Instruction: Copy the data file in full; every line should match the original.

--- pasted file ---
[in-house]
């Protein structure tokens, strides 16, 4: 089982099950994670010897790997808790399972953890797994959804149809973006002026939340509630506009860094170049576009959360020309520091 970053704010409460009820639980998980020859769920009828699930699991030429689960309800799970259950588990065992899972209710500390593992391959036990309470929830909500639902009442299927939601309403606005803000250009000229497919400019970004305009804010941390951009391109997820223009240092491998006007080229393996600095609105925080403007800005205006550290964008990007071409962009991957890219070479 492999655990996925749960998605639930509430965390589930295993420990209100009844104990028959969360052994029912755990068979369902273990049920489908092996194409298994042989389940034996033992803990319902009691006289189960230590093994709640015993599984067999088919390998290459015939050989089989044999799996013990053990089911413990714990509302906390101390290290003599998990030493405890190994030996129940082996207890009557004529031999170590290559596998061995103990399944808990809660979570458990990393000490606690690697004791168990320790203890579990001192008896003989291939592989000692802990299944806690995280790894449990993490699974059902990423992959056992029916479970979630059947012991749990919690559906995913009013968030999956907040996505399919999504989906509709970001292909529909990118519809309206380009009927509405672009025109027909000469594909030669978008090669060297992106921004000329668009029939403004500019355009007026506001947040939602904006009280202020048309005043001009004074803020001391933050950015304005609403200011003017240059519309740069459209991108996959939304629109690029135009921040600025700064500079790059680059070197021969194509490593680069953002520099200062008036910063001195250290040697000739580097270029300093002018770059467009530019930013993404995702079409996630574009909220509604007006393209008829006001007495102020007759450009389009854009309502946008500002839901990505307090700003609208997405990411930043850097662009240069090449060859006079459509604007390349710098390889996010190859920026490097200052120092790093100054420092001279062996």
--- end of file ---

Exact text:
[in-house]
């Protein structure tokens, strides 16, 4: 089982099950994670010897790997808790399972953890797994959804149809973006002026939340509630506009860094170049576009959360020309520091 970053704010409460009820639980998980020859769920009828699930699991030429689960309800799970259950588990065992899972209710500390593992391959036990309470929830909500639902009442299927939601309403606005803000250009000229497919400019970004305009804010941390951009391109997820223009240092491998006007080229393996600095609105925080403007800005205006550290964008990007071409962009991957890219070479 492999655990996925749960998605639930509430965390589930295993420990209100009844104990028959969360052994029912755990068979369902273990049920489908092996194409298994042989389940034996033992803990319902009691006289189960230590093994709640015993599984067999088919390998290459015939050989089989044999799996013990053990089911413990714990509302906390101390290290003599998990030493405890190994030996129940082996207890009557004529031999170590290559596998061995103990399944808990809660979570458990990393000490606690690697004791168990320790203890579990001192008896003989291939592989000692802990299944806690995280790894449990993490699974059902990423992959056992029916479970979630059947012991749990919690559906995913009013968030999956907040996505399919999504989906509709970001292909529909990118519809309206380009009927509405672009025109027909000469594909030669978008090669060297992106921004000329668009029939403004500019355009007026506001947040939602904006009280202020048309005043001009004074803020001391933050950015304005609403200011003017240059519309740069459209991108996959939304629109690029135009921040600025700064500079790059680059070197021969194509490593680069953002520099200062008036910063001195250290040697000739580097270029300093002018770059467009530019930013993404995702079409996630574009909220509604007006393209008829006001007495102020007759450009389009854009309502946008500002839901990505307090700003609208997405990411930043850097662009240069090449060859006079459509604007390349710098390889996010190859920026490097200052120092790093100054420092001279062996």